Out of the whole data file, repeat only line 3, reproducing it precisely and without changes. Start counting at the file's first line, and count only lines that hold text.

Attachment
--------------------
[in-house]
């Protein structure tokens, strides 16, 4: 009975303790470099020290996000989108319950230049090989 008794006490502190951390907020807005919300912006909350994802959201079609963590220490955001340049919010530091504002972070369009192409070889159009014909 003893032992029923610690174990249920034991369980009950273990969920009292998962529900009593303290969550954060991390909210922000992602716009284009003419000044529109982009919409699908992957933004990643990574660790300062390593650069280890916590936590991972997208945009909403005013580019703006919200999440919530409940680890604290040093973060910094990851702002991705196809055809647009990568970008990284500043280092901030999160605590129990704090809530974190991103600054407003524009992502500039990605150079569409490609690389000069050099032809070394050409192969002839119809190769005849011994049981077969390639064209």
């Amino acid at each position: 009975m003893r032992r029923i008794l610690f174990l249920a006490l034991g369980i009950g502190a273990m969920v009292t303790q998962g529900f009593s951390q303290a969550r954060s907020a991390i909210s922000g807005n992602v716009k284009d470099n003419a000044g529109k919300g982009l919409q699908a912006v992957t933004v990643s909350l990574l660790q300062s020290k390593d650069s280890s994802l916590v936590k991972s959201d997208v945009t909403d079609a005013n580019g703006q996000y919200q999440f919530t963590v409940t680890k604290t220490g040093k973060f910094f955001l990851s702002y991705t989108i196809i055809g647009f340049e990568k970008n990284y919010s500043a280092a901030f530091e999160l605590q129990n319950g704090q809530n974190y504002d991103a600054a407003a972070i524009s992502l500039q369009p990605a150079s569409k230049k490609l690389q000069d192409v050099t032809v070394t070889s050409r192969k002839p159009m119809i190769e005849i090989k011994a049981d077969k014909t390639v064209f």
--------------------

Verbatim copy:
């Amino acid at each position: 009975m003893r032992r029923i008794l610690f174990l249920a006490l034991g369980i009950g502190a273990m969920v009292t303790q998962g529900f009593s951390q303290a969550r954060s907020a991390i909210s922000g807005n992602v716009k284009d470099n003419a000044g529109k919300g982009l919409q699908a912006v992957t933004v990643s909350l990574l660790q300062s020290k390593d650069s280890s994802l916590v936590k991972s959201d997208v945009t909403d079609a005013n580019g703006q996000y919200q999440f919530t963590v409940t680890k604290t220490g040093k973060f910094f955001l990851s702002y991705t989108i196809i055809g647009f340049e990568k970008n990284y919010s500043a280092a901030f530091e999160l605590q129990n319950g704090q809530n974190y504002d991103a600054a407003a972070i524009s992502l500039q369009p990605a150079s569409k230049k490609l690389q000069d192409v050099t032809v070394t070889s050409r192969k002839p159009m119809i190769e005849i090989k011994a049981d077969k014909t390639v064209f």